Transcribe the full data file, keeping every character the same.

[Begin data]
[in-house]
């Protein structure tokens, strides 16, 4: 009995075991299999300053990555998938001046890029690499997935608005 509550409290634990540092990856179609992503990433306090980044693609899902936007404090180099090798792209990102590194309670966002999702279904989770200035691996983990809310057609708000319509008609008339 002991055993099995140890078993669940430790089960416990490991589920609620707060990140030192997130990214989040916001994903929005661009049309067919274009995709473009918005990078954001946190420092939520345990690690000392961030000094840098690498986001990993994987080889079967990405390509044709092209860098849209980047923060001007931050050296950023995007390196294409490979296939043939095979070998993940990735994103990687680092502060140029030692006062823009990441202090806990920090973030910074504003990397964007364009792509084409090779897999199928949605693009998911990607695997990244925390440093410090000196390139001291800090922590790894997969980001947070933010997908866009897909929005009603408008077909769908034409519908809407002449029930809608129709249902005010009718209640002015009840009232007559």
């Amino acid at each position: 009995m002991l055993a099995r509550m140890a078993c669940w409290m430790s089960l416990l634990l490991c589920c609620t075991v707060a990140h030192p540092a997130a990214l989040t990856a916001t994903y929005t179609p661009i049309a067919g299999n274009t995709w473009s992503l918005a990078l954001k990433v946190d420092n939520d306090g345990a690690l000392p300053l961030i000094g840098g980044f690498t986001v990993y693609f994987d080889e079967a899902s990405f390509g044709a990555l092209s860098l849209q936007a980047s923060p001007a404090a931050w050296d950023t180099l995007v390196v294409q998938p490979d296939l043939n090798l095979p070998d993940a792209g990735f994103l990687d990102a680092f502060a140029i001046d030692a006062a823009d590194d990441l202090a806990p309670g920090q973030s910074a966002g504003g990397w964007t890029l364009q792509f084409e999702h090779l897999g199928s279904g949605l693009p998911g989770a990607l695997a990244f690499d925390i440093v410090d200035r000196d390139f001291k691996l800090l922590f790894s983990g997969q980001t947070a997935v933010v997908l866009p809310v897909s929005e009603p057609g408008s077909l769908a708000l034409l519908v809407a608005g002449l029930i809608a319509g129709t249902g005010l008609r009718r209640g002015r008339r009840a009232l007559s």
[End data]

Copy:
[in-house]
């Protein structure tokens, strides 16, 4: 009995075991299999300053990555998938001046890029690499997935608005 509550409290634990540092990856179609992503990433306090980044693609899902936007404090180099090798792209990102590194309670966002999702279904989770200035691996983990809310057609708000319509008609008339 002991055993099995140890078993669940430790089960416990490991589920609620707060990140030192997130990214989040916001994903929005661009049309067919274009995709473009918005990078954001946190420092939520345990690690000392961030000094840098690498986001990993994987080889079967990405390509044709092209860098849209980047923060001007931050050296950023995007390196294409490979296939043939095979070998993940990735994103990687680092502060140029030692006062823009990441202090806990920090973030910074504003990397964007364009792509084409090779897999199928949605693009998911990607695997990244925390440093410090000196390139001291800090922590790894997969980001947070933010997908866009897909929005009603408008077909769908034409519908809407002449029930809608129709249902005010009718209640002015009840009232007559």
């Amino acid at each position: 009995m002991l055993a099995r509550m140890a078993c669940w409290m430790s089960l416990l634990l490991c589920c609620t075991v707060a990140h030192p540092a997130a990214l989040t990856a916001t994903y929005t179609p661009i049309a067919g299999n274009t995709w473009s992503l918005a990078l954001k990433v946190d420092n939520d306090g345990a690690l000392p300053l961030i000094g840098g980044f690498t986001v990993y693609f994987d080889e079967a899902s990405f390509g044709a990555l092209s860098l849209q936007a980047s923060p001007a404090a931050w050296d950023t180099l995007v390196v294409q998938p490979d296939l043939n090798l095979p070998d993940a792209g990735f994103l990687d990102a680092f502060a140029i001046d030692a006062a823009d590194d990441l202090a806990p309670g920090q973030s910074a966002g504003g990397w964007t890029l364009q792509f084409e999702h090779l897999g199928s279904g949605l693009p998911g989770a990607l695997a990244f690499d925390i440093v410090d200035r000196d390139f001291k691996l800090l922590f790894s983990g997969q980001t947070a997935v933010v997908l866009p809310v897909s929005e009603p057609g408008s077909l769908a708000l034409l519908v809407a608005g002449l029930i809608a319509g129709t249902g005010l008609r009718r209640g002015r008339r009840a009232l007559s």